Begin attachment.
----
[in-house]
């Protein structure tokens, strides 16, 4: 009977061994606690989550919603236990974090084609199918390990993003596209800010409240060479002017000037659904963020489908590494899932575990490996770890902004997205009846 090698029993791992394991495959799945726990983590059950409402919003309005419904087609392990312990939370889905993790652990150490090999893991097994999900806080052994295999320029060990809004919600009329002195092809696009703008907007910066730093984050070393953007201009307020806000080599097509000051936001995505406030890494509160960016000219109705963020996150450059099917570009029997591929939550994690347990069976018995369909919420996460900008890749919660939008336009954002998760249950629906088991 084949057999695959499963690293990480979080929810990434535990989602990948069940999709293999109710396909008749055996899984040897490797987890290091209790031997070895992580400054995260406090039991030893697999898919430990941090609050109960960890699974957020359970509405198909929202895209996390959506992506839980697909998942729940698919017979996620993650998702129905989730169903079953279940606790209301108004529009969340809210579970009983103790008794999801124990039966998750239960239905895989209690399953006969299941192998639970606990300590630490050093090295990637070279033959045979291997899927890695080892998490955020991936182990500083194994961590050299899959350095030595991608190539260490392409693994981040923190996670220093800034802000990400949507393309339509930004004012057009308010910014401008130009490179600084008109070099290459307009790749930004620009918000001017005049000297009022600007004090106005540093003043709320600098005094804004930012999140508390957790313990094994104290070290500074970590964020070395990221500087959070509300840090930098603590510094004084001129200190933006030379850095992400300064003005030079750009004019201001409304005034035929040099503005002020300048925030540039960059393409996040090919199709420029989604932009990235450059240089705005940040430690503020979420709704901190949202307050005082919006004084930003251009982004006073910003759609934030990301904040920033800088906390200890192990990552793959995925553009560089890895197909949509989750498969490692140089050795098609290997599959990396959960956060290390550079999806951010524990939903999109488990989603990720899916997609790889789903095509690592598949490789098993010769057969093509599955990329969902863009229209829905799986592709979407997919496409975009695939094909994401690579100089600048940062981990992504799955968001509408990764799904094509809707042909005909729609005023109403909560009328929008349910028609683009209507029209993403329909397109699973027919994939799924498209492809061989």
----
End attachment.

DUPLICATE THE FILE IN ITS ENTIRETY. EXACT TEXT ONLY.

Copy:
[in-house]
């Protein structure tokens, strides 16, 4: 009977061994606690989550919603236990974090084609199918390990993003596209800010409240060479002017000037659904963020489908590494899932575990490996770890902004997205009846 090698029993791992394991495959799945726990983590059950409402919003309005419904087609392990312990939370889905993790652990150490090999893991097994999900806080052994295999320029060990809004919600009329002195092809696009703008907007910066730093984050070393953007201009307020806000080599097509000051936001995505406030890494509160960016000219109705963020996150450059099917570009029997591929939550994690347990069976018995369909919420996460900008890749919660939008336009954002998760249950629906088991 084949057999695959499963690293990480979080929810990434535990989602990948069940999709293999109710396909008749055996899984040897490797987890290091209790031997070895992580400054995260406090039991030893697999898919430990941090609050109960960890699974957020359970509405198909929202895209996390959506992506839980697909998942729940698919017979996620993650998702129905989730169903079953279940606790209301108004529009969340809210579970009983103790008794999801124990039966998750239960239905895989209690399953006969299941192998639970606990300590630490050093090295990637070279033959045979291997899927890695080892998490955020991936182990500083194994961590050299899959350095030595991608190539260490392409693994981040923190996670220093800034802000990400949507393309339509930004004012057009308010910014401008130009490179600084008109070099290459307009790749930004620009918000001017005049000297009022600007004090106005540093003043709320600098005094804004930012999140508390957790313990094994104290070290500074970590964020070395990221500087959070509300840090930098603590510094004084001129200190933006030379850095992400300064003005030079750009004019201001409304005034035929040099503005002020300048925030540039960059393409996040090919199709420029989604932009990235450059240089705005940040430690503020979420709704901190949202307050005082919006004084930003251009982004006073910003759609934030990301904040920033800088906390200890192990990552793959995925553009560089890895197909949509989750498969490692140089050795098609290997599959990396959960956060290390550079999806951010524990939903999109488990989603990720899916997609790889789903095509690592598949490789098993010769057969093509599955990329969902863009229209829905799986592709979407997919496409975009695939094909994401690579100089600048940062981990992504799955968001509408990764799904094509809707042909005909729609005023109403909560009328929008349910028609683009209507029209993403329909397109699973027919994939799924498209492809061989």